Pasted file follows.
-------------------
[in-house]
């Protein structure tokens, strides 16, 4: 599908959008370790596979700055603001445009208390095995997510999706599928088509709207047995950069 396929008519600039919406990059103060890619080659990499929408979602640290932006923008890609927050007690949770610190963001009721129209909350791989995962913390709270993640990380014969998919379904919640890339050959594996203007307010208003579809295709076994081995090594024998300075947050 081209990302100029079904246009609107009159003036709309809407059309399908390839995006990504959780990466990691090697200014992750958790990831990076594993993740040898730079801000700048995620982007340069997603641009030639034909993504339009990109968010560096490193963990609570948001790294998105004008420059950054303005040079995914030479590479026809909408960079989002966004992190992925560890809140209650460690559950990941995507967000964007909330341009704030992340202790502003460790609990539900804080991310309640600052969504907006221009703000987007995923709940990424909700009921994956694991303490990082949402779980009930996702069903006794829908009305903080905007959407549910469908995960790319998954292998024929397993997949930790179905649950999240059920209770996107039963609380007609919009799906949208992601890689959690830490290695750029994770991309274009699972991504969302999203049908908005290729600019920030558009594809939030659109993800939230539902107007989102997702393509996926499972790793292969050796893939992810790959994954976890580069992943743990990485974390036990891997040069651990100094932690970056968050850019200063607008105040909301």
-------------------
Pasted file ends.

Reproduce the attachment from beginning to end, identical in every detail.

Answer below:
[in-house]
């Protein structure tokens, strides 16, 4: 599908959008370790596979700055603001445009208390095995997510999706599928088509709207047995950069 396929008519600039919406990059103060890619080659990499929408979602640290932006923008890609927050007690949770610190963001009721129209909350791989995962913390709270993640990380014969998919379904919640890339050959594996203007307010208003579809295709076994081995090594024998300075947050 081209990302100029079904246009609107009159003036709309809407059309399908390839995006990504959780990466990691090697200014992750958790990831990076594993993740040898730079801000700048995620982007340069997603641009030639034909993504339009990109968010560096490193963990609570948001790294998105004008420059950054303005040079995914030479590479026809909408960079989002966004992190992925560890809140209650460690559950990941995507967000964007909330341009704030992340202790502003460790609990539900804080991310309640600052969504907006221009703000987007995923709940990424909700009921994956694991303490990082949402779980009930996702069903006794829908009305903080905007959407549910469908995960790319998954292998024929397993997949930790179905649950999240059920209770996107039963609380007609919009799906949208992601890689959690830490290695750029994770991309274009699972991504969302999203049908908005290729600019920030558009594809939030659109993800939230539902107007989102997702393509996926499972790793292969050796893939992810790959994954976890580069992943743990990485974390036990891997040069651990100094932690970056968050850019200063607008105040909301």